Until the next time, thanks for reading, and thanks to Sean Tubridy for the pic.


I have to give A credit, she was confronted with an obstacle (her own anxiety) and through sheer determination overcame it and accomplished her goal. It's nice to see when your kids pull that off. A tends to overthink things and while this can lead to great insight, it can also make a journey more difficult. Indeed, when you over think things, you often tend to avoid them altogether, which is shame because you can miss out on a lot of things. Ever since A was little she gave a lot of thought to things, and it showed. She is a cautious and thoughtful person, and sometimes you can see the pensiveness in the things she does, at least in the early stages. I saw it in her skiing and skating, where you could see she wasn't as relaxed as she could be.

When she wanted to try snowboarding, I had a sense this would be another journey of discovery, especially since it can be a painful learning process. I signed them both up for lessons this winter and N picked it up pretty quickly. A would have been fine except that she missed half the lessons, so she fell behind. By the time she returned the rest of the class was off and running. That, however, didn't mean she couldn't practice on her own.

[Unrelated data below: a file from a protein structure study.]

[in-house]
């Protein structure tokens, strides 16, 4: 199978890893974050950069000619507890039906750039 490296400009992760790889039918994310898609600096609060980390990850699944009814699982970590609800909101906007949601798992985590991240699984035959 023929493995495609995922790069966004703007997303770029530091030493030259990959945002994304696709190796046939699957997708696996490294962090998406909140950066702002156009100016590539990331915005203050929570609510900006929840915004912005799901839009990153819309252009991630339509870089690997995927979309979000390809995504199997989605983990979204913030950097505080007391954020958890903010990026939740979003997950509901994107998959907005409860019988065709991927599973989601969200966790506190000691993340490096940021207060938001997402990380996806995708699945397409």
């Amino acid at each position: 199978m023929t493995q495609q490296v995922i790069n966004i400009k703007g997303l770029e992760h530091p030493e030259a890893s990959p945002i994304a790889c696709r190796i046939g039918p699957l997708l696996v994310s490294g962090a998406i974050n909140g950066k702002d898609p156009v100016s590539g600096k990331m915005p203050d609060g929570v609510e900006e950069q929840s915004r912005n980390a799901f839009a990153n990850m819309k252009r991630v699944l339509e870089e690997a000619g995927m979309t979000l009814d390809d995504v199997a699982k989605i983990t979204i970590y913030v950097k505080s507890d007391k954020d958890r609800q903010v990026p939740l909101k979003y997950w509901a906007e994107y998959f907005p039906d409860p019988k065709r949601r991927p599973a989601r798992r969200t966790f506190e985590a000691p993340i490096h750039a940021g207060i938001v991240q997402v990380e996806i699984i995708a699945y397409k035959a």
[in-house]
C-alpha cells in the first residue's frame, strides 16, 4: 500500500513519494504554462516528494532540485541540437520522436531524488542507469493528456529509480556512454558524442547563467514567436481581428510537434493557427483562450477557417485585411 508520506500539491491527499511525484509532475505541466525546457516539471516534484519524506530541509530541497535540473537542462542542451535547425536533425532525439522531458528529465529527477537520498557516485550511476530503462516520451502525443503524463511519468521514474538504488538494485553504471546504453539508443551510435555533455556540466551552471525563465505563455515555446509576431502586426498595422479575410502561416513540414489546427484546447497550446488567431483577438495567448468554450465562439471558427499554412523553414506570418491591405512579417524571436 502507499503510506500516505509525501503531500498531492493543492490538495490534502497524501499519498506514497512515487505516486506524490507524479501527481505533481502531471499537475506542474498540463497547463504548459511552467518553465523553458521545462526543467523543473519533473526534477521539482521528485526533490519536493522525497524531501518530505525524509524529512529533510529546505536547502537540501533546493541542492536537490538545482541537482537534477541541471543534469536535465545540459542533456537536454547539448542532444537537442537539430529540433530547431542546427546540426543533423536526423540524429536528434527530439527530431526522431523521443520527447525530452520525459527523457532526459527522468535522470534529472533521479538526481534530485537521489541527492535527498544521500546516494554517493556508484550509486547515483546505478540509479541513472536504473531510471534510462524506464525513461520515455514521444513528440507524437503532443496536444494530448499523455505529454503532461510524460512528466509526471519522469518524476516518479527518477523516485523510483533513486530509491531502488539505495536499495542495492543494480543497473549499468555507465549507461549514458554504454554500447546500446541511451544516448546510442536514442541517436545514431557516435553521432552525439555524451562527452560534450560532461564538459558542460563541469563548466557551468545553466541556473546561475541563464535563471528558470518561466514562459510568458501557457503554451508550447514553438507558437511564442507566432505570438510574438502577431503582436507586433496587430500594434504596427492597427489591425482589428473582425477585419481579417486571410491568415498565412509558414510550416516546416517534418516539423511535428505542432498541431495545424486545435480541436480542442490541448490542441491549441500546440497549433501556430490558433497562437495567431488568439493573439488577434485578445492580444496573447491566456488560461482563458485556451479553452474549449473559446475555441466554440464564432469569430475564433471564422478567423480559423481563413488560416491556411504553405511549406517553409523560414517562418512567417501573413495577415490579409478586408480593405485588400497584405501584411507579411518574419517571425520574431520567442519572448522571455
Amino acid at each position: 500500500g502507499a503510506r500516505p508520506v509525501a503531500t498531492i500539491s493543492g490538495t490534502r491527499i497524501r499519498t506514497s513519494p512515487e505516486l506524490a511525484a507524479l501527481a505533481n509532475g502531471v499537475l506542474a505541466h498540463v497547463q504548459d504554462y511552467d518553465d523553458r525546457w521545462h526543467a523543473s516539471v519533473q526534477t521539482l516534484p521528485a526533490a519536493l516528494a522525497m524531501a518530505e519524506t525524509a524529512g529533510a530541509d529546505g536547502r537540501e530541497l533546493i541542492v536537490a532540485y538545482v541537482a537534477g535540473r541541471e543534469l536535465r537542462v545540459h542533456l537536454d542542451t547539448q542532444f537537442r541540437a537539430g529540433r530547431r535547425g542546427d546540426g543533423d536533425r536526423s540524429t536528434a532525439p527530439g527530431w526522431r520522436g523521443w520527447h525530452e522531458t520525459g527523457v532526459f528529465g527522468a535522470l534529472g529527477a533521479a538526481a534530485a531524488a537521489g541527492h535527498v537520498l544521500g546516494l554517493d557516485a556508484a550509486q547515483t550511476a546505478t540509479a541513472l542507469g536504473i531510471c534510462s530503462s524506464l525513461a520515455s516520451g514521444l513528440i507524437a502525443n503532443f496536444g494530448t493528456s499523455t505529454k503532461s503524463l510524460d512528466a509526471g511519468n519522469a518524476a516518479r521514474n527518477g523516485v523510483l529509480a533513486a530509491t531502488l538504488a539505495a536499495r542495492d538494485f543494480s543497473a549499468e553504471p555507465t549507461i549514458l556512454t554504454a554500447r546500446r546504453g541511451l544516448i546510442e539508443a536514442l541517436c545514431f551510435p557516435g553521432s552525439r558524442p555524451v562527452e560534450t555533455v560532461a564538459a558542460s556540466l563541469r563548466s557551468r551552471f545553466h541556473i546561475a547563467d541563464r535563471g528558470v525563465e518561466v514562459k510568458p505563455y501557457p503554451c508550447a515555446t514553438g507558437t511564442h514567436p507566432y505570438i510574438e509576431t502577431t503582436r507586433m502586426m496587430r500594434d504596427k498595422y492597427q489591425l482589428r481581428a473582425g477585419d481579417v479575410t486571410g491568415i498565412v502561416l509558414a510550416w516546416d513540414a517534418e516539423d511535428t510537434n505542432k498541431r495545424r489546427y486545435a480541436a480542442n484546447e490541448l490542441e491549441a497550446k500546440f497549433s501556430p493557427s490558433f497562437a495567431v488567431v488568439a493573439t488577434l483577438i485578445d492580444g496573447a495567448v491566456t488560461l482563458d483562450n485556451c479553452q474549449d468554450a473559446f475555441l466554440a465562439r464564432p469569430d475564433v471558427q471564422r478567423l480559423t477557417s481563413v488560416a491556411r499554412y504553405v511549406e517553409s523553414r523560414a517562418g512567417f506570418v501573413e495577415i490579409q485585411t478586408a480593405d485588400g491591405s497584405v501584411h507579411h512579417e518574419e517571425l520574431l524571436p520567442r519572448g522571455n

One day when N was off skiing with his buddy at the big hill, A and I went to S6 and she spent the day snowboarding. Actually we both did, and I thought at some point she'd just call it a day because it can be a little rough on the body, but she was determined. She just kept going up and boarding down. At some point I switched over to skis and I figured she'd do the same, but she kept going for it, and by the end of the day, she was looking good. You could see she was more comfortable and didn't need me there to offer moral support. She had become a snowboarder.

I'm proud of her, she stuck it out despite the rigors and anxiety that come with learning not only a new trick, but one that can pound on your body, especially your bottom. I've always felt that A is a cerebral kid and can overcome physical challenges by just thinking her way through them. Of course, the stakes are higher when it involves learning a cool activity like snowboarding, but that enhances the reward.

Until the next time, thanks for reading, and thanks to Aaron Brown for the pic.